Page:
Long Term Acute Care Hospital: Continuity Assessment Record and Evaluation
LTCH facilities collect data through the Continuity Assessment Record and Evaluation (CARE) Data set measures.[i]
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The Improving Medicare Post-Acute Care Transformation Act (IMPACT Act) of 2014 includes numerous provisions aimed at standardizing data collected and reported by post-acute care (PAC) providers, including IRFs, SNFs, LTCHs, and HOME HEALTHs. These include standardized patient assessment data, data on quality measures, data on resource use, and other measures. Data must be standardized and interoperable to allow for the exchange of the information and for the use of such data to enable access to longitudinal information and to facilitate coordinated care. CMS must report back to PAC providers their performance on measures via confidential feedback reports, as well as provide for public reporting.
Such standardized data may serve multiple purposes, including supporting improvement in Medicare beneficiary outcomes; facilitating coordinated care; enabling comparisons across PAC settings; improving discharging planning; and informing payment reforms. With respect to payment reforms, the IMPACT Act also requires the Medicare Payment Advisory Commission (MEDPAC) to evaluate and recommend features of PAC payment systems, or a unified PAC payment system, that establish(es) payment rates according to patient characteristics instead of PAC settings, as well as to offer recommendations and a technical prototype for a PAC prospective payment system by 2023. MedPAC submitted the first report in June 2016, and in its June 2017 Report to Congress, MedPAC recommended that Congress should direct the Secretary of Health and Human Services (HHS) to implement a unified prospective payment system for post-acute care beginning in 2021. However, the MedPAC recommendations are not binding, and Congress has not enacted such changes.
CMS has been moving forward with implementation of the IMPACT Act requirements, including implementing certain standardized quality measures, resource use measures, and standardized patient assessment data elements, as well as providing feedback reports and engaging in public reporting. However, additional work remains – for example, development and implementation of IMPACT Act quality measures related to communicating the existence of and providing for the transfer of health information and care preferences, as well as implementation of additional standardized patient assessment data elements related to cognitive function and mental status; special services, treatments, and interventions; and impairments. While not required under the IMPACT Act, CMS has also taken steps to potentially adjust payments for specific PAC provider types (e.g. skilled nursing facilities and home health agencies) by relying more heavily on patient characteristics rather than their use of services.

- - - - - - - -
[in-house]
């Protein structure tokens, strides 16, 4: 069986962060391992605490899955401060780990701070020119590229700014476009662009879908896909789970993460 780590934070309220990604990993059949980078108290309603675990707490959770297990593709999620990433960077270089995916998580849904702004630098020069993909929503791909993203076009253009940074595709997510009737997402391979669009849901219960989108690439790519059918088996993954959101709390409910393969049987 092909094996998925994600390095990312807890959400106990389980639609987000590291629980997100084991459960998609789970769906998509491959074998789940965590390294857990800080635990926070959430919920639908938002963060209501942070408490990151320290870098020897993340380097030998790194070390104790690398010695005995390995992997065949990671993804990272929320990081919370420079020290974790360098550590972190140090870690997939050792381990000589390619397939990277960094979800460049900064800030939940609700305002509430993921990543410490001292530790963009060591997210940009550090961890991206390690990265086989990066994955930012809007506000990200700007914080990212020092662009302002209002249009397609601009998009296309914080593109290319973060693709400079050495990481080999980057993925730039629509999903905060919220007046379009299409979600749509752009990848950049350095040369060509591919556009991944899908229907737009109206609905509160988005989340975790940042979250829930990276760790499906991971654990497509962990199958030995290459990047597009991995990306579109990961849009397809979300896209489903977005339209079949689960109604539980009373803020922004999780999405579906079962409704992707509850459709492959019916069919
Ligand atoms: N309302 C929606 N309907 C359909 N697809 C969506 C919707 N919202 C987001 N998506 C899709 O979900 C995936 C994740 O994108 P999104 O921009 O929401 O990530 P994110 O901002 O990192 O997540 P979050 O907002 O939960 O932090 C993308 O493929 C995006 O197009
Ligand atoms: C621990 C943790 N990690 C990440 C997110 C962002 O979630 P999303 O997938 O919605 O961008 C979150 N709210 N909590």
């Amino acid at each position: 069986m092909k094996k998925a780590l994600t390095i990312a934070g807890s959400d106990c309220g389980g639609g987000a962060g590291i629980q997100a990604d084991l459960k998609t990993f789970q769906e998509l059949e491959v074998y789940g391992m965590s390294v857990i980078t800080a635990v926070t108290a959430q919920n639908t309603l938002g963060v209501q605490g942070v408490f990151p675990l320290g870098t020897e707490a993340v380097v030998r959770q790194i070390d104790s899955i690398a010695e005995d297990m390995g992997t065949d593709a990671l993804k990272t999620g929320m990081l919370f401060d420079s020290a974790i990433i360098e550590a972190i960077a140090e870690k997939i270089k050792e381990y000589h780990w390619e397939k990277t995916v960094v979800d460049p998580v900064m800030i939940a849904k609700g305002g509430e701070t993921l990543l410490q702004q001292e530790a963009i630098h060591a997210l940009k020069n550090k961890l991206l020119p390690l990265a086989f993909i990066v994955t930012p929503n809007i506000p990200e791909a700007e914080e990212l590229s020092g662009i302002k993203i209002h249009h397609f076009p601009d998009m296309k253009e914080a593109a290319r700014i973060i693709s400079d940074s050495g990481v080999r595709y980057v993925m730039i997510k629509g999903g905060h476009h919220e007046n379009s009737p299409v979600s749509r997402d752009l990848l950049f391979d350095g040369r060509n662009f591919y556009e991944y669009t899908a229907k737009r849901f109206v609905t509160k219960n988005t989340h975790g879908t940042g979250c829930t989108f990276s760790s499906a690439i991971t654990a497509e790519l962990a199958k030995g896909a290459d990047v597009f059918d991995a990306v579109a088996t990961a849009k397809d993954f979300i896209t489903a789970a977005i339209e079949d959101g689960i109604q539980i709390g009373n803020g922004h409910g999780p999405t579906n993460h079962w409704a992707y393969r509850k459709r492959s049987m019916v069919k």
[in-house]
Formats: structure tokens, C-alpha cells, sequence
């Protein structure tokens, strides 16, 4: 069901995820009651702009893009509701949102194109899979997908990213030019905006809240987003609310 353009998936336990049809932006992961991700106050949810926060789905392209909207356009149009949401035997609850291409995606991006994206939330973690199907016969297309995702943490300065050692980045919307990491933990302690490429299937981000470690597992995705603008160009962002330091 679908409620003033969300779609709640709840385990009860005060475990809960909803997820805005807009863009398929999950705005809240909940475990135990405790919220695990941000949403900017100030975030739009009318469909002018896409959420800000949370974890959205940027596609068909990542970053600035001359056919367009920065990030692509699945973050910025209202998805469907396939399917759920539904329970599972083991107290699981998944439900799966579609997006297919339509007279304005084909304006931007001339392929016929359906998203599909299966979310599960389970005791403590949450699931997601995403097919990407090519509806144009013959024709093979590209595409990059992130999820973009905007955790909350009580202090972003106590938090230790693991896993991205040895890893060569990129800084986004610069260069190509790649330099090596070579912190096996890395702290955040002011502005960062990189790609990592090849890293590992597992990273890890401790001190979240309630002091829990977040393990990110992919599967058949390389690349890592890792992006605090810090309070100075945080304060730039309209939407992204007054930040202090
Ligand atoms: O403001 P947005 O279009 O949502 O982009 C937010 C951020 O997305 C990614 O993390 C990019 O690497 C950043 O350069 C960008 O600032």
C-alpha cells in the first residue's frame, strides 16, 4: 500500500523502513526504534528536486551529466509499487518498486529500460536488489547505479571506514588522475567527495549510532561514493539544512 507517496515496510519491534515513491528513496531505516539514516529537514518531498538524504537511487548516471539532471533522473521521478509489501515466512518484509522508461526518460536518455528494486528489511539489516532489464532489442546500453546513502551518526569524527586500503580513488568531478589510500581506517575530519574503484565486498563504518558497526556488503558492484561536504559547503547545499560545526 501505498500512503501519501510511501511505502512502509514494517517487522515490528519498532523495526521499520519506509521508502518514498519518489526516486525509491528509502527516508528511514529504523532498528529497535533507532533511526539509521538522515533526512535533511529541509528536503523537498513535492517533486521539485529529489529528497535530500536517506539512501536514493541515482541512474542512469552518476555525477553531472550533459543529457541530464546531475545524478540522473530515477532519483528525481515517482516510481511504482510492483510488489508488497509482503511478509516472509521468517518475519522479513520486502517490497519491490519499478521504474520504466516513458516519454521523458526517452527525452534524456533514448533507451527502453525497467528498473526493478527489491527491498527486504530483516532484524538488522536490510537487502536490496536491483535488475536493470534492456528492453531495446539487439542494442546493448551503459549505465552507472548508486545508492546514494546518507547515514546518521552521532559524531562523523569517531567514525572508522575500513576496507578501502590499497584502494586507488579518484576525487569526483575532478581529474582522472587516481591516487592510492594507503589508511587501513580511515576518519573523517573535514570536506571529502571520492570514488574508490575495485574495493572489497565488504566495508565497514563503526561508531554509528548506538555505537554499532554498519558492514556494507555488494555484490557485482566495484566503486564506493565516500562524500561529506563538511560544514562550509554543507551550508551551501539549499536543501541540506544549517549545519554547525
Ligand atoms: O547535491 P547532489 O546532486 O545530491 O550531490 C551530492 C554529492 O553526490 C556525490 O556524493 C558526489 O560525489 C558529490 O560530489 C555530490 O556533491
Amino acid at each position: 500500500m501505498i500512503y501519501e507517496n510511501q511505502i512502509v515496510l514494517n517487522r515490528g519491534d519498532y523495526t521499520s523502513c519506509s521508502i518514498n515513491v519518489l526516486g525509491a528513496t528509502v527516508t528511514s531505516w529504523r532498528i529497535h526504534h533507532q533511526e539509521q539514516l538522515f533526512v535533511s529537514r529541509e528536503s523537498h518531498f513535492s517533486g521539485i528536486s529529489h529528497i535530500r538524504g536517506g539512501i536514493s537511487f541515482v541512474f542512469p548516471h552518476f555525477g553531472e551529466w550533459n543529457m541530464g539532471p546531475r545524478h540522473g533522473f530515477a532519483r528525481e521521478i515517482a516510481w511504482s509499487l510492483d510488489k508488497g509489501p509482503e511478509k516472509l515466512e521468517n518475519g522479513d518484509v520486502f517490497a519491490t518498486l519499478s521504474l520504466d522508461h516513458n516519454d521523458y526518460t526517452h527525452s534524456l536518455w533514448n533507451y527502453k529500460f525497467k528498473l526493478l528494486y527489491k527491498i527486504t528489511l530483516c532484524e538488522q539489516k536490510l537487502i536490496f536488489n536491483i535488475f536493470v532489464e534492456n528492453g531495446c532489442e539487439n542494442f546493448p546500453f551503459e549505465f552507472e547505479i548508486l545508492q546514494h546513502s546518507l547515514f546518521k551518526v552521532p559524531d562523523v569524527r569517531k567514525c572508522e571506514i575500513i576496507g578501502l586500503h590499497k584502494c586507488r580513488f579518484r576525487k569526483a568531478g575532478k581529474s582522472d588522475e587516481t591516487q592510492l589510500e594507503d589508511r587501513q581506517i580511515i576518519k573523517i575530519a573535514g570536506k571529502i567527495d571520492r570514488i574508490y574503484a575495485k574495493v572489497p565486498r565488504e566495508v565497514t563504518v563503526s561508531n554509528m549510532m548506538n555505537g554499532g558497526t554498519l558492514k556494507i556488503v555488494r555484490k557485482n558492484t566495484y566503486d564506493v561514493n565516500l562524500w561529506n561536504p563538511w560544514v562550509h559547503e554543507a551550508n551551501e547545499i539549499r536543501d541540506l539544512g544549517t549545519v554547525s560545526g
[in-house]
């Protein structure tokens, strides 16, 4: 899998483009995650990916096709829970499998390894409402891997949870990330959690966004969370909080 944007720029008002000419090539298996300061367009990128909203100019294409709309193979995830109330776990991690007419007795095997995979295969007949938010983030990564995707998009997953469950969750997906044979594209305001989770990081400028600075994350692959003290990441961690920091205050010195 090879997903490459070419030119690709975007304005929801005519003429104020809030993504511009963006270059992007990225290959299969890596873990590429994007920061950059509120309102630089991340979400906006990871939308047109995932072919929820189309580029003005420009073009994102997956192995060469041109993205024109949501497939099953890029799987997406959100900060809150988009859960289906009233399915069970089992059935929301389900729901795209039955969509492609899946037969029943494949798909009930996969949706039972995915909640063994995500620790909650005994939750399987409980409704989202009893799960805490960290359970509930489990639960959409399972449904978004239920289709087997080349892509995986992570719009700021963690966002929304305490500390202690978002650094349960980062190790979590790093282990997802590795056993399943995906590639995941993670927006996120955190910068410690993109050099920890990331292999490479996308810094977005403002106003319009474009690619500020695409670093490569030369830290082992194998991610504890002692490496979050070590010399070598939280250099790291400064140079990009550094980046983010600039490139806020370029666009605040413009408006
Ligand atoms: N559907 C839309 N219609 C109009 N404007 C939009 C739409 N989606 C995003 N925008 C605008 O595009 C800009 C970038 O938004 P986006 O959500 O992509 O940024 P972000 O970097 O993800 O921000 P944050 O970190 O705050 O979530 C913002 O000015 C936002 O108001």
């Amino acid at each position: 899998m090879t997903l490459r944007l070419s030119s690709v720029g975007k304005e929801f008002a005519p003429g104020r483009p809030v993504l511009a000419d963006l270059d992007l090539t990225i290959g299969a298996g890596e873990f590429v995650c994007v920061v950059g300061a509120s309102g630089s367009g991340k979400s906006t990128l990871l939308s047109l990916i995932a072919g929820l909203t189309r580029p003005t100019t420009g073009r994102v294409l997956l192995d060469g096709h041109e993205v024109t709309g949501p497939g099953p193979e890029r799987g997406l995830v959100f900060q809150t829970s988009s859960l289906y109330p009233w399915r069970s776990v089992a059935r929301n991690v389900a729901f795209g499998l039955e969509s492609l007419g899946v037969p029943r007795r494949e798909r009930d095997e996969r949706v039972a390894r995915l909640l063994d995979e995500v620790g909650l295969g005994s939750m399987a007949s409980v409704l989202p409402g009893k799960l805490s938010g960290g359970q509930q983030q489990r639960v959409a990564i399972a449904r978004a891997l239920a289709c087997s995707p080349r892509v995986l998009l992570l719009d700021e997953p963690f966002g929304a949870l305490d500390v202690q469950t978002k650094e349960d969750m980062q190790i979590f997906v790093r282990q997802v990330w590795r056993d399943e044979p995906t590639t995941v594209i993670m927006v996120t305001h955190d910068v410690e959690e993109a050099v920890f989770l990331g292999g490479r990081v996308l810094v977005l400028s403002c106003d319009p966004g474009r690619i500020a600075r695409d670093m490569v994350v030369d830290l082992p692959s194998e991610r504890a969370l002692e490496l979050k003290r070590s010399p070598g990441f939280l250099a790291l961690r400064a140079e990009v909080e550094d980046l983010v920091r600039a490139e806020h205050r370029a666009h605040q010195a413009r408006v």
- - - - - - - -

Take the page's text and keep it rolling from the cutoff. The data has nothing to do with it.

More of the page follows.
Site Neutral Proposal
Lawmakers are considering three site-neutral payment changes that would result in lower payments to hospitals.[ii]
- Paying hospitals for evaluation and management (E/M) services in the hospital outpatient department (HOPD) setting at the physician fee schedule (PFS) amount
- Paying hospitals for 66 specified ambulatory payment classifications (APCs) at the PFS amount
- Capping hospital payments for 12 proposed APCs at the Ambulatory Surgery Center (ASC) rate
This proposal is in an effort to curb costs; however, hospital services are not comparable to a physician office or ASC. To begin with, hospitals require more extensive and therefore more expensive licensing, accreditation, and liability payments. Additionally, hospitals are subject to more extensive regulation. Hospitals provide care services at all hours, every day of the year. Hospitals aim to provide services to vulnerable populations experiencing trauma or during disasters. The costs associated with such events are built into hospital overhead, rather than being charged or reimbursed individually.[iii]